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10 questions about coronavirus - part one.

11. Does hand sanitizer kill the coronavirus? 

 Yes, but only if it is alcohol-based. Most viruses on your hands will die if exposed to a disinfecting product with at least 60 percent alcohol content.

Viruses are much more resistant to disinfectants than bacteria, but the SARS-CoV-2 coronavirus has a lipid coating which is destroyed by alcohol. The disinfectant should be rubbed onto hands until dry.

Most antibacterial products available on the market contain this amount of alcohol. However, the very name "antibacterial" does not guarantee the product will also be effective against viruses. Some disinfectants only contain antibacterial substances that are harmless against viruses.

For decades, there were products on the market containing a strong antibacterial agent, triclosan, which could be found in everything, from soap to toothpaste. However, research has shown that triclosan can be harmful to the human hormonal system, and the US Food and Drug Administration banned its use in hygiene products in late 2017.

Keep in mind the gel is only a last resort. If you can, it is much more highly recommended to wash your hands with soap. The longer and more thoroughly we wash our hands the better (at least 30 seconds).

12. How should I properly dry my hands? 

After washing your hands, make sure to also dry them well, preferably with a disposable paper towel, which you should then use to turn off the tap. From a hygienic perspective, paper towels are more effective than air dryers because they are faster and more thorough. Moreover, hand dryers are covered in bacteria and viruses.

13. What about social interactions during the pandemic?

According to the information for senior citizens provided by the Chief Sanitary Inspectorate, a distance of at least 1-1.5 m should be kept from a person who coughs, sneezes or has a fever.

The French Ministry of Health is asking people to avoid kissing and shaking hands in order to prevent the spread of COVID-19, France Bleu Radio reported. As the Health Minister Olivier Véran explained - "bise,” a kiss greeting, has been banned "for an indefinite period of time.”

Lately, Germany’s Minister of the Interior, Horst Seehofer did something that could be considered a faux paus - he rejected Chancellor Angela Merkel's outstretched hand. 

But instead of criticizing him, she smiled and praised his concern for safety measures.

The French have approached the ban with a grain of salt and a dose of good humour. Public opinion asks whether the next Champions League games will start without the traditional handshake between players and referees. People are also wondering how to greet each other: whether to wave their hands, hug, or imitate Barack Obama’s “fist bump.”

Meanwhile, the WHO reports that the coronavirus can survive outside the body (on skin and surfaces) from a few hours up to even a few days.

Some of the occupational health services in China recommend abstaining from showing affection through touch or a kiss.

Epidemiologists claim that limiting physical contact can help slow down the proliferation of the disease, which spread around several dozen countries in only two months.

Michael Osterholm, an infectious diseases expert at the University of Minnesota, believes that limiting physical contact, especially in places affected by the pandemic, is one of the more effective protective measures. He claims that this approach also makes sense when we interact with strangers - people we can't be sure whether they are contagious or not.

In Singapore, India, Russia and Iran, public health authorities encourage people to make phone calls (additional lines are available) rather than talk in person.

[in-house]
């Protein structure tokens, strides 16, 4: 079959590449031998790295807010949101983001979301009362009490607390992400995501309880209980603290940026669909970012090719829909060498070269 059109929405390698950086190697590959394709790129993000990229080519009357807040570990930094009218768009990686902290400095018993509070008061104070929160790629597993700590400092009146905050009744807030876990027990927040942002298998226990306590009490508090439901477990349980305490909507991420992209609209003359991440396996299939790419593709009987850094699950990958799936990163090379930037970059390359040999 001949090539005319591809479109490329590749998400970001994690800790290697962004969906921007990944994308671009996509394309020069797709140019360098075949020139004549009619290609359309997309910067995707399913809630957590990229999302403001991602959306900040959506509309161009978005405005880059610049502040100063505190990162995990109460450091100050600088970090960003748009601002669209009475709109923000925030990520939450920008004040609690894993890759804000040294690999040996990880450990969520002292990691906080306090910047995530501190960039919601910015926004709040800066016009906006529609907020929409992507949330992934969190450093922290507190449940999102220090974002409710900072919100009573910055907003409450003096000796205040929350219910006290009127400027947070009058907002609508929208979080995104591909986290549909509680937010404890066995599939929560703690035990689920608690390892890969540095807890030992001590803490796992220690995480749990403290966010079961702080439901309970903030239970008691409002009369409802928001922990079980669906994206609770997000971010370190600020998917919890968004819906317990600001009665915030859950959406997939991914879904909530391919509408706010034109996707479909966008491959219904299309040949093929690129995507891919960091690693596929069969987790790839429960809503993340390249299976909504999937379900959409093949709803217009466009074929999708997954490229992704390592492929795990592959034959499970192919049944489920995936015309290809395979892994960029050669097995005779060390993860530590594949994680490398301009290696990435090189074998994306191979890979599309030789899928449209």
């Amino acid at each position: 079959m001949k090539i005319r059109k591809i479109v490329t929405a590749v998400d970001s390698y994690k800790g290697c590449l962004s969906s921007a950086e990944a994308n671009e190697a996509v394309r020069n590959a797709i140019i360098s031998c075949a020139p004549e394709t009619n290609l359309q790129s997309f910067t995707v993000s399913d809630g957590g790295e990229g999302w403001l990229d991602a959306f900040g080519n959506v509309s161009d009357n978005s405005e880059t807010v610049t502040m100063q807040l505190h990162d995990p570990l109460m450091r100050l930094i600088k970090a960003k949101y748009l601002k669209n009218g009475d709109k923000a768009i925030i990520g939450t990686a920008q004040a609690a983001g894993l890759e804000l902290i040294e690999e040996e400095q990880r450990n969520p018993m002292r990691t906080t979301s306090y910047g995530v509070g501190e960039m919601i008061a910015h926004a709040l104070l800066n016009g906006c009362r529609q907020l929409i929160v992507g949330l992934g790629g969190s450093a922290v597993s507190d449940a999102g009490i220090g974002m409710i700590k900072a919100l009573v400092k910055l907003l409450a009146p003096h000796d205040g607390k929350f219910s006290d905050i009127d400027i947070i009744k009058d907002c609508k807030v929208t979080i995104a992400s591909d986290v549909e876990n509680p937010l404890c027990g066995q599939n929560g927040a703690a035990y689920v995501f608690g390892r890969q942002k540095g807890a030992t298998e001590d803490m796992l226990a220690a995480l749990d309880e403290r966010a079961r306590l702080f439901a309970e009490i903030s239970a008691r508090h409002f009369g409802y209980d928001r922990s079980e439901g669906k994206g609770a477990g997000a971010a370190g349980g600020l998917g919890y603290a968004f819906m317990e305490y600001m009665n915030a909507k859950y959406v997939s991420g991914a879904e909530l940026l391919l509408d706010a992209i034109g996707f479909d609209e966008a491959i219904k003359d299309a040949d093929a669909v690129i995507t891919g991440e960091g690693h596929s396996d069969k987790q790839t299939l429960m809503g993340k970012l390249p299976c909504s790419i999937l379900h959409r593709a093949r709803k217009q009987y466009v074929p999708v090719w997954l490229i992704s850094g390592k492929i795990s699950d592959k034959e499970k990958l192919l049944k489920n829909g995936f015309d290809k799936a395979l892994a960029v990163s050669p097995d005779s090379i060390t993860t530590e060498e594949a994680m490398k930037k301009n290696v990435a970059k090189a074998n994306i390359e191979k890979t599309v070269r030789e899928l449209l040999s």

In Japan, where the traditional greeting is a bow and physical contact between colleagues or business partners is strictly limited, it may be easier for people to follow such precautions. Similarly, in China - during one of his recent speeches, Chinese President Xi Jinping even suggested that shaking hands to greet each other is not a good idea.

Arnaud Fontanet, an epidemiologist heading the global branch of the Pasteur Institute in Paris, recommends common sense, i.e. when coughing, cover your mouth with an elbow or handkerchief, use disposable wipes and frequently wash your hands. 

The recommendations of the World Health Organisation are similar.

Meanwhile, In Iran and Lebanon, video tutorials showed a group of friends greeting each other by ... touching the soles of their shoes.

American etiquette coach, William Hanson, in an interview for CNN admitted that the best and safest greeting during a health emergency would be to use an open hand gesture. This is especially important when we want to greet a large number of people or interact with strangers.

In this case, to make eye contact and address the person you want to say hello to directly should be enough.

Dr Tom Freidan, former director of the US Centre for Disease Control and Prevention (CDC), believes that another good way to say hello would be to use the Asian "namaste" – folding your hands on your chest and bowing your head.

Dr Lisa Ackerley, a British Royal Society public health adviser, says we shouldn’t be panicking because of the epidemic, but we should avoid handshakes and kisses on the cheek whenever possible. 

However, if we are not sure whether we can avoid a personal greeting, or if we are afraid doing so might be considered rude, we should always remember to wash or discreetly disinfect our hands before touching our face.

14. How can I cover my sneeze to avoid spreading germs?

While coughing or sneezing, we should always remember to cover our mouth and nose with a bent elbow or a tissue, dispose the tissue in a closed trash can, and wash or disinfect our hands immediately after that. Covering your mouth and nose while sneezing helps prevent the spread of bacteria, including viruses.

15. Should I wear a face mask? 

If you’re healthy, not showing any symptoms, there’s no need to wear a mask. Since masks usually don't seal off your face entirely, germ droplets can still get into your mouth and nose. There is very little evidence that wearing such masks can be effective in protecting from infections; instead, it can give you a false sense of security and lead to ignoring other crucial precautionary measures, such as basic hand hygiene.